After teaching himself how to craft traditional lion, dragon and Qilin props, Wan Gongxue has spent 20 years creating beautiful masterpieces celebrated and used globally. Speaking to him at his Dalang shop revealed more.
Wan Gongxue is a craftsman in Dongguan, skilled in making props for lion, dragon and Qilin (Chinese unicorn) dance. On Jinlang Road, Dalang Town, there is a small shop named “Changhua Lion Drum Craftwork Shop,” covering around ten square meters. Inside of it lies plenty of lion’s heads, doll masks, gongs and drums, lantern flags and many other handicrafts. Although the shop is small, it produces and sells thousands of props every year. It is renowned in Dongguan.
Wan Gongxue is originally from Henan Province, and has well-rounded skills. His craftwork, Hakka Qilin, has even been nominated into the Shanhua Prize, the award for craftwork of China which has been running yearly since 2016, issued by the China Folk Literature and Art Association. Just 70 craftworks from across China have been nominated for the 3rd Shanhua Prize. Impressively, Wan’s craftwork is even exported to Singapore, U.S., Malaysia and England, known as the famous “Changhua lion drum craft line.”
Since 1997, 38-year-old Wan was first an apprentice in a factory for making lion props in Foshan city. He essentially taught himself how to make props as he had no specific teacher. Later he discovered Dongguan’s long history of lion and dragon dance. So, he moved to Dalang in 2001 and settled in the city. For the first three years, without a reputation, he endured a hard life. In 2006, word-of-mouth began to spread about his skills.
Business is stable, but our challenge is that less and less young people are willing to learn this skill; it’s a slow progress but hard living, that’s what they say about this profession.
Out of interest in the dragon and lion dance culture, Wan developed a passion for making props for this culture. He has dedicated his time and efforts in this field for over twenty years and despite the fact that this job only gives him a simple and common life, he feels satisfied by what he does. Crafting one lion head can take one week on average and is sold for around several thousand RMB. This skill is no moneymaking gimmick.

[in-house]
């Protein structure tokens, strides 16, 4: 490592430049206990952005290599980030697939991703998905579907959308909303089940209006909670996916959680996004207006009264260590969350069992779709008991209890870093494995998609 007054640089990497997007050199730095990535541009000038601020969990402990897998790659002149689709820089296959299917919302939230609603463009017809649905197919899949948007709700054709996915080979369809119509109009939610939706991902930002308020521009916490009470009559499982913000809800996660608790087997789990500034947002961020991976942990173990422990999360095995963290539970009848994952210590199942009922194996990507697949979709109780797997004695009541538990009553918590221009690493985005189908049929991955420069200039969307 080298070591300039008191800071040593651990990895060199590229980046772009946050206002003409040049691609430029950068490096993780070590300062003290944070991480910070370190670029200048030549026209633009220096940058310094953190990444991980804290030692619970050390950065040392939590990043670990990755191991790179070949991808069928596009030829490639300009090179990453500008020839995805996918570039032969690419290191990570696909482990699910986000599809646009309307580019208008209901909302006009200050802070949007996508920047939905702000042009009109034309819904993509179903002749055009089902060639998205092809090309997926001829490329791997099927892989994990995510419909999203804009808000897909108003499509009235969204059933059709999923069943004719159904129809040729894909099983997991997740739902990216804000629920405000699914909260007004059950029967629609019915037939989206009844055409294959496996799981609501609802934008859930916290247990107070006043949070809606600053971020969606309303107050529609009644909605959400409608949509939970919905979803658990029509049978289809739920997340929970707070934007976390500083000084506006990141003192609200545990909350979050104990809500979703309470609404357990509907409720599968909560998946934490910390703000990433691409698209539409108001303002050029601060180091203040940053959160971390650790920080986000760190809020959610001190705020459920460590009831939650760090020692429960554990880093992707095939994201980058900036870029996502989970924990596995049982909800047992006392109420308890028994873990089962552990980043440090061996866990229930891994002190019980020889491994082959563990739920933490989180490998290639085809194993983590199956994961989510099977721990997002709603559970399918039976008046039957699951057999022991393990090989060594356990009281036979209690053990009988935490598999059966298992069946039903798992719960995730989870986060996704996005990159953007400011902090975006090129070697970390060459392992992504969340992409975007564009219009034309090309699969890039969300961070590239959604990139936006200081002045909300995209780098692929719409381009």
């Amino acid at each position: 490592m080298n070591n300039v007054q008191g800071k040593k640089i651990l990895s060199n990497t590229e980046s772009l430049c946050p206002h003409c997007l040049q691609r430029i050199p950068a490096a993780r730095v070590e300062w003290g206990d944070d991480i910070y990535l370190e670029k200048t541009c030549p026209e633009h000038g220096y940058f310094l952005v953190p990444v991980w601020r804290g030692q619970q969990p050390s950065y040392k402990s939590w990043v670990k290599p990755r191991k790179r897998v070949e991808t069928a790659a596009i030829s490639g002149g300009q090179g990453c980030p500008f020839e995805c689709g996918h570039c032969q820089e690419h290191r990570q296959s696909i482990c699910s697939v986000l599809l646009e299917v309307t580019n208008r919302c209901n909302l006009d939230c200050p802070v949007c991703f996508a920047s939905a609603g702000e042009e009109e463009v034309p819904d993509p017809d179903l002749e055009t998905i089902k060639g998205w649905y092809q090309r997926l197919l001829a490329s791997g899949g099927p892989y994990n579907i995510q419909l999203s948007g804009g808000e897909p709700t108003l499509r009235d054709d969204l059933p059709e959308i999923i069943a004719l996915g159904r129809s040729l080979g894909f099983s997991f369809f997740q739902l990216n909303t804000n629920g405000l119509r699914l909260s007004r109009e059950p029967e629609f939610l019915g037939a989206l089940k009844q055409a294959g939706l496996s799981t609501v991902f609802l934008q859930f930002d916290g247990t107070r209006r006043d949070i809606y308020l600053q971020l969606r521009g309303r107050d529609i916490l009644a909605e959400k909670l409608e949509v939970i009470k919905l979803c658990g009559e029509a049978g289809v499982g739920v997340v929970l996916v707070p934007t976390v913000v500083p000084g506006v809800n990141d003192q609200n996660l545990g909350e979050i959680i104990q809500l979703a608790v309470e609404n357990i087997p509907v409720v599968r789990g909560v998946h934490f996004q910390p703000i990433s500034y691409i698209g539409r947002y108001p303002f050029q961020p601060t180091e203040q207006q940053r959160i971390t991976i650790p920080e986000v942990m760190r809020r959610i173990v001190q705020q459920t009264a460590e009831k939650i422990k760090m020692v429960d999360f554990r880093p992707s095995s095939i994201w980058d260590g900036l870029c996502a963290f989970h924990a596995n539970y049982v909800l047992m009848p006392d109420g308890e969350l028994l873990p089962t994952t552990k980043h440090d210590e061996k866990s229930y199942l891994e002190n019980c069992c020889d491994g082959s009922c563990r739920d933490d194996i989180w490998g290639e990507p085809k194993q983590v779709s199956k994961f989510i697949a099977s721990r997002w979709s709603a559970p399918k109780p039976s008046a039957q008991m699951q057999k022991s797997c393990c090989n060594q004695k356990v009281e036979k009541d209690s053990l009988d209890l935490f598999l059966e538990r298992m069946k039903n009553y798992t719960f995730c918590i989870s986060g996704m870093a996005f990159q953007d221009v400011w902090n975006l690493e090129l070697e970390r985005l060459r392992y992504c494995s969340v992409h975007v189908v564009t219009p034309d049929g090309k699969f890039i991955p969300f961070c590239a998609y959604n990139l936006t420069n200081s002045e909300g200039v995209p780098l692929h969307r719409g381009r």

Endearingly, Wan commented, “Since 17, I have got into this business and have never changed my mind about it.”
Talking more about the process of creating, Wan revealed, “The first step for making the lion and dragon is to make a frame. The frame of those are normally made from bamboo. It is very important to make the frame stable and tight. The second step is wrapping with paper and the paper must be hard and resistant to outside forces. The third step is painting. This part can be very creative, but there are also some traditional patterns. Besides this we can cater to the client’s taste.”
In 2016, Wan Gongxue was awarded the Shanhua Prize, issued by China Folk Literature and Art Association, for his work “Hakka Qilin.” According to Wan, this unicorn head combined modern and ancient cultures. On the exterior of the award-winning props, you can see stunning design elements such as the Phoenix, ancient coins, lotus flowers, auspicious clouds, Taiji Eight Trigrams and other traditional patterns, symbolizing the beautiful meaning of happiness, health and wealth. With a vivid look, they are ingeniously inlaid on the head of the unicorn.
“At the start, my craftwork had limited orders. After having stayed in this field for over twenty years, we have solid relations with our clients. Business is stable, but our challenge is that less and less young people are willing to learn this skill; it’s a slow progress but hard living, that’s what they say about this profession.”
During President Xi Jinping’s tour in England in 2015, he was visiting a traditional Chinese gift shop in London. He came across plenty of lion head props accompanied by some Chinese expatriates. Admirably, those lion head props happened to be made by Wan himself. Similarly, in Malaysia, during the first world Hakka Qilin dance competition in 2017, 80% of the Qilin props were also made by Wan.
When asked what advice he would give to anybody aspiring to craft or create in a similar way to himself, Wan responded, “First, persistence must come as this career requires you to stay in front of the props for the whole day. You can do some simple painting with your own creativity. You can discover the beautiful culture of lion and dragon dance. A talent for painting is necessary but not crucial.”